3 Smartphone Cases Shaping our World

Posted By: Tony Baratta | February 26th, 2016

Have you ever used your cell phone to record audio, video, or even taken a picture, without the permission of the subject of the captured image or sound?   Whether one has a right to make these images, or even if the making of them is a crime, is the subject of several recent court cases in Pennsylvania .

#1 – Smartphone  Recorded Conversation and the Wiretap Act

A recently published Pa Appellate Court (Superior Court) opinion ruled that a man who used the “voice memo” app on his smartphone to record a conversation with his boss should be criminally charged with violation of the Wiretap Act, despite the fact that the relevant section of the Wiretap Act was enacted before the smartphone technology became available. 

The individual was charged after he recorded a conversation with his boss, during a meeting, with his iPhone’s “Voice Notes” app.  It is a 3rd degree felony to acquire communication, without consent of the other party, through the use of any electronic device, per the Wiretap Act.  Interestingly, there is an exception in the statute for a communications obtained by telephone.  The court reasoned that the telephone exception did not apply because the app was not being used as a phone at the time of the recording.   See Commonwealth v Smith, Opinion by Judge Paula Francisco Ott, Feb 19, 2016.

#2 Filming the Police

In another case, a Federal Judge in the Eastern District of Pa ruled that citizens do not have a 1st Amendment right to film police officers when there is no misconduct occurring. In this case 2 Philadelphia citizens filed suit against the City of Philadelphia because their cell phones were confiscated by the police after they photographed or filmed police activity or had been barred from doing so by police.

Neither citizen had alleged that the police were doing anything improper, merely what was being filmed or photographed was “interesting.”  The Philadelphia citizen’s suits alleged that their 1st amendment rights had been violated. The 1st Amendment protects Freedom of Speech.

The Court held that the citizens were required to show that they had engaged in constitutionally protected conduct  and refused to create a new 1st Amendment right based solely on “observing and recording” without expressive conduct as well.   What this means is that, pursuant to this Court’s decision,  a citizen cannot claim an absolute right to randomly take photos of or video governmental conduct without it being coupled with an action or words that affect constitutional rights of citizens.  (i.e. you have a 1st Amendment right to film the beating of Rodney King, but not a group of police simply standing by a Dunkin Donuts Shop).  See Geraci v. City of Philadelphia and Fields v. City of Philadelphia, Opinion by U.S. District Judge Mark Kearney.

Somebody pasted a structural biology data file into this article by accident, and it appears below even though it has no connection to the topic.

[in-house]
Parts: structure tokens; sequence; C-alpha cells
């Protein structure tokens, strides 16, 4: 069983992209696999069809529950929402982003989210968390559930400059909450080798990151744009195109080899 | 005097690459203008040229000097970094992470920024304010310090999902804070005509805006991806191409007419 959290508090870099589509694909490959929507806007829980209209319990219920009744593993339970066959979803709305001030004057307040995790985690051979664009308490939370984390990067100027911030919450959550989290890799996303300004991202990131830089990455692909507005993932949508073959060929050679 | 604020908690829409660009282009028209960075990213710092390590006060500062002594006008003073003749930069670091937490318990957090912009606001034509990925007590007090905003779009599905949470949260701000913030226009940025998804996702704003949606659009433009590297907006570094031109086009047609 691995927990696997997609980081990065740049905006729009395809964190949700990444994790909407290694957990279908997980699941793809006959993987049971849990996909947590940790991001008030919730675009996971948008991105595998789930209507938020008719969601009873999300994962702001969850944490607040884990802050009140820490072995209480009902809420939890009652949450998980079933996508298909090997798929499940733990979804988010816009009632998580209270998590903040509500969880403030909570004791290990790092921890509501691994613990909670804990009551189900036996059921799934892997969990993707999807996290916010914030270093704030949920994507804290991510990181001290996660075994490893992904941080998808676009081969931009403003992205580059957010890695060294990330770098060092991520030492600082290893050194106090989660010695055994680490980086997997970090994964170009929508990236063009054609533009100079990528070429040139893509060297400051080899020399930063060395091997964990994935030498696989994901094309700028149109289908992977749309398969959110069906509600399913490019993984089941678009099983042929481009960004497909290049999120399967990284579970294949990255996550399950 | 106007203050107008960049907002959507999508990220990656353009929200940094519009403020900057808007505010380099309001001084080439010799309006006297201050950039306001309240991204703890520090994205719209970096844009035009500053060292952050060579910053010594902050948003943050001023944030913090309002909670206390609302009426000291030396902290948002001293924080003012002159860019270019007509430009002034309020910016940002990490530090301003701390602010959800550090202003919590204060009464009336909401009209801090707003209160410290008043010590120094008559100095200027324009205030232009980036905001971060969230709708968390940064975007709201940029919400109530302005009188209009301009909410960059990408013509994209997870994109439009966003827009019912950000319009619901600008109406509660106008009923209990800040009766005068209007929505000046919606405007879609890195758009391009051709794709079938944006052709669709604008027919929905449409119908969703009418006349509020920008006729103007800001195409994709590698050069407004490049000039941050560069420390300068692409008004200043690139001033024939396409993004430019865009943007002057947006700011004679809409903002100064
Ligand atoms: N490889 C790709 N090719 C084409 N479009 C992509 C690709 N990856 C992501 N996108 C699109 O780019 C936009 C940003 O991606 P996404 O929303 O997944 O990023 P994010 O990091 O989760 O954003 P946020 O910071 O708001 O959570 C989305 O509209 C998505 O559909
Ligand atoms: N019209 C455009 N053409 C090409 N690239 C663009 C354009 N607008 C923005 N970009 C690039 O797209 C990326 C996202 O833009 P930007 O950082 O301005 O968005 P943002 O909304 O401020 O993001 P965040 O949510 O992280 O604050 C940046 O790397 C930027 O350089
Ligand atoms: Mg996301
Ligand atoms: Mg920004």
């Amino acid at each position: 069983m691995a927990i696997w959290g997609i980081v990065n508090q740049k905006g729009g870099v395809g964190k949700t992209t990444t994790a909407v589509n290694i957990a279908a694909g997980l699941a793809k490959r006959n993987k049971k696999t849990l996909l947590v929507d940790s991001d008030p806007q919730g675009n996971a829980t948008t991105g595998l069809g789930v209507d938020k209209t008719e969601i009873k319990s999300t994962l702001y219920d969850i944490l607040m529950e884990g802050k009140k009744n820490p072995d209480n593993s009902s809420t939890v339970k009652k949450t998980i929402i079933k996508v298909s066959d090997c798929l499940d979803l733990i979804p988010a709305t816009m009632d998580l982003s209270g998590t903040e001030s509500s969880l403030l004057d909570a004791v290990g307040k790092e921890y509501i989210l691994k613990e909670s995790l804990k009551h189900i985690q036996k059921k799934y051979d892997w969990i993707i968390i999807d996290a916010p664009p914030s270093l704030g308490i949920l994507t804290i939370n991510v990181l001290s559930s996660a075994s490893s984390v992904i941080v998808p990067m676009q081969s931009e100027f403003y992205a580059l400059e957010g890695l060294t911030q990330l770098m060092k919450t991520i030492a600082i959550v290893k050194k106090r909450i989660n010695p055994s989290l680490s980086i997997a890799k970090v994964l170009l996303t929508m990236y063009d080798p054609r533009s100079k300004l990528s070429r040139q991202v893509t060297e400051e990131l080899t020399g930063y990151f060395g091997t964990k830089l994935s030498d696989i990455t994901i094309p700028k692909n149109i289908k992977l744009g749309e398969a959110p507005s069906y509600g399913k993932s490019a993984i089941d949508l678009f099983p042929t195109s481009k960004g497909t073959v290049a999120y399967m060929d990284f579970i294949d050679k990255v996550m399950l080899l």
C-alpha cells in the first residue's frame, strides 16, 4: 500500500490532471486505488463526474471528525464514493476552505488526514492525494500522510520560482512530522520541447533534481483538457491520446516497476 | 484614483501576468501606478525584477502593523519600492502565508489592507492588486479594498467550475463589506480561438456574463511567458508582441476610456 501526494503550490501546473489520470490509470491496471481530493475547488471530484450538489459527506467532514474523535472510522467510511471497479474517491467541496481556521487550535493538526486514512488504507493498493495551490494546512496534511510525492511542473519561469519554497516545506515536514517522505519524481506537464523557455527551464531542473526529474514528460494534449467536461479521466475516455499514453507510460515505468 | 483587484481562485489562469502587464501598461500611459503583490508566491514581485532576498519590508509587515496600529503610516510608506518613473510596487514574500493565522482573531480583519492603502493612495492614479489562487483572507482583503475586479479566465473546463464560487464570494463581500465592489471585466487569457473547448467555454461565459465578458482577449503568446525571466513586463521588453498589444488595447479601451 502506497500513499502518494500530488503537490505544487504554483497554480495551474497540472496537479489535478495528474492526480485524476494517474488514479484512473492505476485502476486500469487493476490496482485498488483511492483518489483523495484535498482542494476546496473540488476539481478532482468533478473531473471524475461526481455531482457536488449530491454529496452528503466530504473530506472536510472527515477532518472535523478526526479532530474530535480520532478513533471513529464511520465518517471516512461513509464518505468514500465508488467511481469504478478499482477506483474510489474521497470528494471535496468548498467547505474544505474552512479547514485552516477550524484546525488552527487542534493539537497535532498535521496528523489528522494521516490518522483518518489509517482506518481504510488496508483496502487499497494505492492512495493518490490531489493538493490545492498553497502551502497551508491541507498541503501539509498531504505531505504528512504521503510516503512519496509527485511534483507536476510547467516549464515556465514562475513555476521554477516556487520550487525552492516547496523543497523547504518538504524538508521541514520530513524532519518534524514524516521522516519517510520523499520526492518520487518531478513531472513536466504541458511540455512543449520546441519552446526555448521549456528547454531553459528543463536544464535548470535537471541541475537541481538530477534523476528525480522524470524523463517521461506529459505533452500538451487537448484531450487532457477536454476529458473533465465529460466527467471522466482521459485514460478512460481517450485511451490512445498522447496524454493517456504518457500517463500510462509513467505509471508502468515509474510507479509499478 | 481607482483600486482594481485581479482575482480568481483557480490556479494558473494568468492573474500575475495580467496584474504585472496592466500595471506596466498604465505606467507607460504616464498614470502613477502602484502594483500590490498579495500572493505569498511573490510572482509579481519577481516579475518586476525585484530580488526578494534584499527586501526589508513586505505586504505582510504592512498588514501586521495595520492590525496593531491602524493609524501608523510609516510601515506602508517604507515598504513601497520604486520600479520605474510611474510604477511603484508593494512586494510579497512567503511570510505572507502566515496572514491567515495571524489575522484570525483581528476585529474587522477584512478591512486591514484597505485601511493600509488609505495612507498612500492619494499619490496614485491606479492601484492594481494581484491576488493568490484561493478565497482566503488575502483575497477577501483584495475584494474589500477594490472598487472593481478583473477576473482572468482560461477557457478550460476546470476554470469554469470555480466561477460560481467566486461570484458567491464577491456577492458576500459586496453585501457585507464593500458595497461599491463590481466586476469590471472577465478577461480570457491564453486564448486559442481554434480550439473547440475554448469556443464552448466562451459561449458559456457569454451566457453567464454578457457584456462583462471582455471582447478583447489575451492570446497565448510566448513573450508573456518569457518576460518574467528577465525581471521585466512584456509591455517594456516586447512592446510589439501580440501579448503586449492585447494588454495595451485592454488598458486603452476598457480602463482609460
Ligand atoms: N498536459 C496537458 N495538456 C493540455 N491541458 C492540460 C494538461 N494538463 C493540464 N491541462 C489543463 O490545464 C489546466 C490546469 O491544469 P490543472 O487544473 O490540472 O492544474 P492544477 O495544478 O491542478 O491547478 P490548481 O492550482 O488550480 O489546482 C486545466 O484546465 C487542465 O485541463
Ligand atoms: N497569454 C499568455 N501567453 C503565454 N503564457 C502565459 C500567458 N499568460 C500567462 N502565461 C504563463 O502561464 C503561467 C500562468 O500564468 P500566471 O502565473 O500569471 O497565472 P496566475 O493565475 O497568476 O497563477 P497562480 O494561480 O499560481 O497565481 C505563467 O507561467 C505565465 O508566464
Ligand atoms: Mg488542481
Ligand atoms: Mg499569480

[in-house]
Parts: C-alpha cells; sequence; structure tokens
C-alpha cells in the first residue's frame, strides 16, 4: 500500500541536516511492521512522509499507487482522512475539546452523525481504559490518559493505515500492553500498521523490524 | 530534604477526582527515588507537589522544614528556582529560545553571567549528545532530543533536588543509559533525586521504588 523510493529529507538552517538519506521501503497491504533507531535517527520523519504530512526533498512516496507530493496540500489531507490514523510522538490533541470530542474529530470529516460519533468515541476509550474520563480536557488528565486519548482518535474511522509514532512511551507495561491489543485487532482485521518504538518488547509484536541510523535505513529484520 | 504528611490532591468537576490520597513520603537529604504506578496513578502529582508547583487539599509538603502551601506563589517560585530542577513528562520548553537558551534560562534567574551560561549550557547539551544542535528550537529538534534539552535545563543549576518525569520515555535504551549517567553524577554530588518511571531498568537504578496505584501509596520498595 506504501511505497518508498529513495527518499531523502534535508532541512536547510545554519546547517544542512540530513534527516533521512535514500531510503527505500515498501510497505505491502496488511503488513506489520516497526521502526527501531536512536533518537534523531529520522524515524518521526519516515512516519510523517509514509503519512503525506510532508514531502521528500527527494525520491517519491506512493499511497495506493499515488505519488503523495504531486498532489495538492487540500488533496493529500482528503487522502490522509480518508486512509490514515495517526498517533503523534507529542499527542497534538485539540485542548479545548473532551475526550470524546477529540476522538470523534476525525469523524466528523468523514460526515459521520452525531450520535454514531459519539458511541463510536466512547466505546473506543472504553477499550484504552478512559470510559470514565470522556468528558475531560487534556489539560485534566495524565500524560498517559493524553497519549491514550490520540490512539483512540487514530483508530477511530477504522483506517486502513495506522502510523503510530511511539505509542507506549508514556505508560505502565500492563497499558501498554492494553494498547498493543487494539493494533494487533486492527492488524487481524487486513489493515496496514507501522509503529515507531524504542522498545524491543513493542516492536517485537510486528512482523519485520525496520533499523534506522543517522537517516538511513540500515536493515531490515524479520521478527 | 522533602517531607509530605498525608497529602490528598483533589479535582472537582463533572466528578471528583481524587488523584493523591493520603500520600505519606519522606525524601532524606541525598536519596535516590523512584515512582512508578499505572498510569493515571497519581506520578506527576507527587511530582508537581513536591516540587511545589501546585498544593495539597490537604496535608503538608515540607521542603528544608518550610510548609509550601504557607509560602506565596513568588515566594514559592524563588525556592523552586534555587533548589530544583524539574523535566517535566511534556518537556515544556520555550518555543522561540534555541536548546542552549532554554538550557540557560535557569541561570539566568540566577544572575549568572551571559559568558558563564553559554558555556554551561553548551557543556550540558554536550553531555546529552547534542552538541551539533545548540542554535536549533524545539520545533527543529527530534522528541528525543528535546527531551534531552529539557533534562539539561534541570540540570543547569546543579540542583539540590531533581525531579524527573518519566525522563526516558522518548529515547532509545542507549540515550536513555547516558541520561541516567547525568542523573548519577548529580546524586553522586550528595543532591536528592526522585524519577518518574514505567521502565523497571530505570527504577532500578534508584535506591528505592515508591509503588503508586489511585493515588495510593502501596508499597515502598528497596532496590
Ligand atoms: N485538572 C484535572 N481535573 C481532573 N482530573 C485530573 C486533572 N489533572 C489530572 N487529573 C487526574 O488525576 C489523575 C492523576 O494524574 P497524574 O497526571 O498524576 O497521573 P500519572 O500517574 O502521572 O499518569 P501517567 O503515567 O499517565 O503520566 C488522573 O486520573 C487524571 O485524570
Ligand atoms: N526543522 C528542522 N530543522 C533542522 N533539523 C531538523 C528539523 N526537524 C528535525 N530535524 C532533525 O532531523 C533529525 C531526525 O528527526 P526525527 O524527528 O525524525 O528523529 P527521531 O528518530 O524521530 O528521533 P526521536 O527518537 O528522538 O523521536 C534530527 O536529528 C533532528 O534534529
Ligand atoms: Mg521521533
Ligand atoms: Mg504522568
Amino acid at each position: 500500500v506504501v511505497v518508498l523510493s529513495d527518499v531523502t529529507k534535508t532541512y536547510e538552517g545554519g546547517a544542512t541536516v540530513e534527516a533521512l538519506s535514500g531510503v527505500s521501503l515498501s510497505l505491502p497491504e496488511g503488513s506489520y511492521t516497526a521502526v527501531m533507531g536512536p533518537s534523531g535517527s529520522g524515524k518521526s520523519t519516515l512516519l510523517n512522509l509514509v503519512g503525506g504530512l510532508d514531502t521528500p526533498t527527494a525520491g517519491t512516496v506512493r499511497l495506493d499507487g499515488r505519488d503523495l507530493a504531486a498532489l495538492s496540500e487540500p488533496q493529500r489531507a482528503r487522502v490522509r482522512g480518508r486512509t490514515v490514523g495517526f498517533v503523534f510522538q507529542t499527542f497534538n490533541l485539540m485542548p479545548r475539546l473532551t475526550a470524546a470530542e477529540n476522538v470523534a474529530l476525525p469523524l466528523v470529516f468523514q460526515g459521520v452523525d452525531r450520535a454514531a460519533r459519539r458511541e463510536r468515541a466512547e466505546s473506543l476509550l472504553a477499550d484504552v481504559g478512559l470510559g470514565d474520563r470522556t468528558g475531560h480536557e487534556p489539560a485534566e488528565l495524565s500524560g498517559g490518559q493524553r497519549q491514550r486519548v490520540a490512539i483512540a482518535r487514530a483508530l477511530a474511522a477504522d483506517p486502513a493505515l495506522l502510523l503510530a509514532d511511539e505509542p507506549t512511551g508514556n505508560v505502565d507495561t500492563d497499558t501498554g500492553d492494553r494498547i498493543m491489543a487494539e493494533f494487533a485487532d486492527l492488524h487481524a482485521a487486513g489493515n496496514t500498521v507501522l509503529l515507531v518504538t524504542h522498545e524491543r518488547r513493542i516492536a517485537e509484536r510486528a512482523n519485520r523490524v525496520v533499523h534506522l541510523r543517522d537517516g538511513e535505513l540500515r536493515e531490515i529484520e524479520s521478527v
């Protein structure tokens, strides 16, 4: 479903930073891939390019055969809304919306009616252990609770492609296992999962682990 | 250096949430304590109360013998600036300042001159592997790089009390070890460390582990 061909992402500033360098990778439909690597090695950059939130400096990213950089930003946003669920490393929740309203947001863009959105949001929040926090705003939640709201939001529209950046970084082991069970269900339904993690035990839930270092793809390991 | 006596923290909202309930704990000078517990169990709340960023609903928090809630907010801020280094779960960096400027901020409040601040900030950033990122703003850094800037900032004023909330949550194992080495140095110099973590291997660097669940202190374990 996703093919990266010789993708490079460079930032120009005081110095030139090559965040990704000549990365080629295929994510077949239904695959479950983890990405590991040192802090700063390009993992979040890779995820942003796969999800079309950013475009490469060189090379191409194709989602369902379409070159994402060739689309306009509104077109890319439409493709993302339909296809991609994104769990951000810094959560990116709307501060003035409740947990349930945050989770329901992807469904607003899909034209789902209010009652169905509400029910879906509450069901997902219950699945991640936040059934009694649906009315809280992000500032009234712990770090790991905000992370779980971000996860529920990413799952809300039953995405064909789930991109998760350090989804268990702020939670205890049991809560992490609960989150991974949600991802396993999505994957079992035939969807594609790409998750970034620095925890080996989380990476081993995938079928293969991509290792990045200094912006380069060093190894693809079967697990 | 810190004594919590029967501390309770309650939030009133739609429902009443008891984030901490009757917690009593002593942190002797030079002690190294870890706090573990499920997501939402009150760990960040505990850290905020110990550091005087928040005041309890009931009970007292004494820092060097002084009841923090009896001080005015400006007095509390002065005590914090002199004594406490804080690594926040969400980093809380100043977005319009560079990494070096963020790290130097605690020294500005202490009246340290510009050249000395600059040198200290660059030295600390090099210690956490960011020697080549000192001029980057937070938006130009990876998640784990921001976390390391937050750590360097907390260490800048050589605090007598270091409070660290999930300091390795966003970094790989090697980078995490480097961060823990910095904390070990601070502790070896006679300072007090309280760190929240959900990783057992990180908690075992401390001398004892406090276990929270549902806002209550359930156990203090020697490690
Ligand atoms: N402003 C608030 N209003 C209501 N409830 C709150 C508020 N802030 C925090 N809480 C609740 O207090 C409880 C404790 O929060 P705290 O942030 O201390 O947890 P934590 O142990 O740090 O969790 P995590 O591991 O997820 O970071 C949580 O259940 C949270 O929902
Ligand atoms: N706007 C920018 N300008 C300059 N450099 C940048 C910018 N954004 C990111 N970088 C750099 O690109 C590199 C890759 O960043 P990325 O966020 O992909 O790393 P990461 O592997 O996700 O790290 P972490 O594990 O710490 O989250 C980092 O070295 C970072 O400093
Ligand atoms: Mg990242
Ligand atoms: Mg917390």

In a NATIONAL case of interest, the reach of the Federal Government, and its ability to encroach upon privacy interests, is being fought by Apple, Inc.

#3 Apple and the Federal Government

Apple is in a fight with the Federal Government over a Federal Judge’s Order that requires it to design a software system, that presently does not exist, to defeat a security feature on the phone that erases data after 10 consecutive unsuccessful passcode entries.

 The case arises from the FBI’s failure to unlock the phone of Syed Farook, who died in a gun battle with police after he and his wife killed 14 people in a shooting spree authorities say was motivated by terrorist ideology. 

 The Federal authorities and the Court used the All Writs Act, a rarely used 18th century law that gives courts broad discretion to issue orders to assist in ongoing investigations.  This Act was used,  to legally support the unprecedented order compelling a private company to utilize its own resources and intellectual property to design and make a product, that arguably could be used  by  law enforcement in other cases.

Apple is resisting the order arguing that the government is asking it to create a “back door” to the iPhones or a “hack” to the company’s encryption, arguing that such creation could be used in other instances to violate its customer’s privacy interests. 

Tony Baratta is a trial attorney in Huntingdon Valley, PA who represents clients who have been seriously injured including due to medical mistakes. Tony is the founding partner of Baratta, Russell, & Baratta and on the board for the Philadelphia VIP. Tony is a Nationally Certified Civil Trial Advocate, AV Rated Preeminent by Martindale-Hubbel and a member of the Pennsylvania Brain Injury Association (BPIA).  He is also a member of the Million Dollar Advocates Forum for trial attorneys and voted one of Philadelphia’s Super Lawyers 2008-2015.



About the Author

Anthony J. Baratta (Tony) is a trial attorney. He has tried more than 50 cases to Juries in State and Federal Courts and has litigated thousands of personal injury and medical malpractice cases in his 30-year career. Tony is the founding partner of Baratta, Russell, & Baratta and an active board member of the Pennsylvania Brain Injury Association (BPIA). Tony is also on the board for the Philadelphia VIP and performs pro bono work for the Laurel House, a non-profit for victims of domestic abuse. In addition, Tony is a member of the Million Dollar Advocates Forum for trial attorneys, voted one of Philadelphia’s Super Lawyers for the past 14 years, and a 2018 recipient of the First Judicial District Pro Bono Award for the Civil Trial Division.

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